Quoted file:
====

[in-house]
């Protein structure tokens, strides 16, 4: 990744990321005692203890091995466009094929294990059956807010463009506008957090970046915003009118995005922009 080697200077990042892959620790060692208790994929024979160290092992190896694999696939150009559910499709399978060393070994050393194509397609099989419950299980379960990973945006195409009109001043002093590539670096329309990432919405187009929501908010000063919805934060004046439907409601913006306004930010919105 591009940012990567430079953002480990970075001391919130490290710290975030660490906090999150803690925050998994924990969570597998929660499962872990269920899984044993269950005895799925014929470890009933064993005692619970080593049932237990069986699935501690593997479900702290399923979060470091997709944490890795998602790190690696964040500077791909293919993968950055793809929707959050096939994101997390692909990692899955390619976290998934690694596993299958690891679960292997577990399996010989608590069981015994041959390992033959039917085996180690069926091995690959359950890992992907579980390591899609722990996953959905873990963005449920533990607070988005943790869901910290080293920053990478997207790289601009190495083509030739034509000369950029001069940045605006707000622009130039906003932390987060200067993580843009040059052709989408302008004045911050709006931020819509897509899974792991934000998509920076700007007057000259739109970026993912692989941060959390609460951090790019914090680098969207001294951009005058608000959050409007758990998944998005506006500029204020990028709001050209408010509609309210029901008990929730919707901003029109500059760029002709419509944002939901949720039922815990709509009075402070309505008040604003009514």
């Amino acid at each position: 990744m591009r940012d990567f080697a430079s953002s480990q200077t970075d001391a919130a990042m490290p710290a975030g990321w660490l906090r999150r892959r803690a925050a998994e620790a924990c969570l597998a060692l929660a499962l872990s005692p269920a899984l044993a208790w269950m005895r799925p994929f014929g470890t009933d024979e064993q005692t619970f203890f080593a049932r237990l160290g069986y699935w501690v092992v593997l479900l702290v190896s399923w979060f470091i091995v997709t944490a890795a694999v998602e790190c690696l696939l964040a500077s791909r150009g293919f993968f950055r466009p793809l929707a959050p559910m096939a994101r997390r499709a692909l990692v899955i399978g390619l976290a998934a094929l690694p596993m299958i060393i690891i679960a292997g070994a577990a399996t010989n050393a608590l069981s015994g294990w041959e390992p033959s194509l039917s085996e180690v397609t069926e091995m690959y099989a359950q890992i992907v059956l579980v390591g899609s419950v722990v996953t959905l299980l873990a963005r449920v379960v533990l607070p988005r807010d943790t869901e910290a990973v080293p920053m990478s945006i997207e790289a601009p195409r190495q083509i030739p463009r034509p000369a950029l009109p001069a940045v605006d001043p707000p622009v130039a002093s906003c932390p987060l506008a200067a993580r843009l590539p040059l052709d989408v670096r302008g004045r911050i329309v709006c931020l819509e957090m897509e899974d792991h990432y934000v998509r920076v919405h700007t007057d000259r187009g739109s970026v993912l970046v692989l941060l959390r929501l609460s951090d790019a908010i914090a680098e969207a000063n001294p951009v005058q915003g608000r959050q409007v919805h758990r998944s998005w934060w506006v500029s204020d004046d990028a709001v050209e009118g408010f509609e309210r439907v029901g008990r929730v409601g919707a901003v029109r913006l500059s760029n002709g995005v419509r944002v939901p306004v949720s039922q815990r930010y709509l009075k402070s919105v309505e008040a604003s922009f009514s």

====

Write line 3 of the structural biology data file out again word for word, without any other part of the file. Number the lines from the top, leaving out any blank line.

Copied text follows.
């Amino acid at each position: 990744m591009r940012d990567f080697a430079s953002s480990q200077t970075d001391a919130a990042m490290p710290a975030g990321w660490l906090r999150r892959r803690a925050a998994e620790a924990c969570l597998a060692l929660a499962l872990s005692p269920a899984l044993a208790w269950m005895r799925p994929f014929g470890t009933d024979e064993q005692t619970f203890f080593a049932r237990l160290g069986y699935w501690v092992v593997l479900l702290v190896s399923w979060f470091i091995v997709t944490a890795a694999v998602e790190c690696l696939l964040a500077s791909r150009g293919f993968f950055r466009p793809l929707a959050p559910m096939a994101r997390r499709a692909l990692v899955i399978g390619l976290a998934a094929l690694p596993m299958i060393i690891i679960a292997g070994a577990a399996t010989n050393a608590l069981s015994g294990w041959e390992p033959s194509l039917s085996e180690v397609t069926e091995m690959y099989a359950q890992i992907v059956l579980v390591g899609s419950v722990v996953t959905l299980l873990a963005r449920v379960v533990l607070p988005r807010d943790t869901e910290a990973v080293p920053m990478s945006i997207e790289a601009p195409r190495q083509i030739p463009r034509p000369a950029l009109p001069a940045v605006d001043p707000p622009v130039a002093s906003c932390p987060l506008a200067a993580r843009l590539p040059l052709d989408v670096r302008g004045r911050i329309v709006c931020l819509e957090m897509e899974d792991h990432y934000v998509r920076v919405h700007t007057d000259r187009g739109s970026v993912l970046v692989l941060l959390r929501l609460s951090d790019a908010i914090a680098e969207a000063n001294p951009v005058q915003g608000r959050q409007v919805h758990r998944s998005w934060w506006v500029s204020d004046d990028a709001v050209e009118g408010f509609e309210r439907v029901g008990r929730v409601g919707a901003v029109r913006l500059s760029n002709g995005v419509r944002v939901p306004v949720s039922q815990r930010y709509l009075k402070s919105v309505e008040a604003s922009f009514s």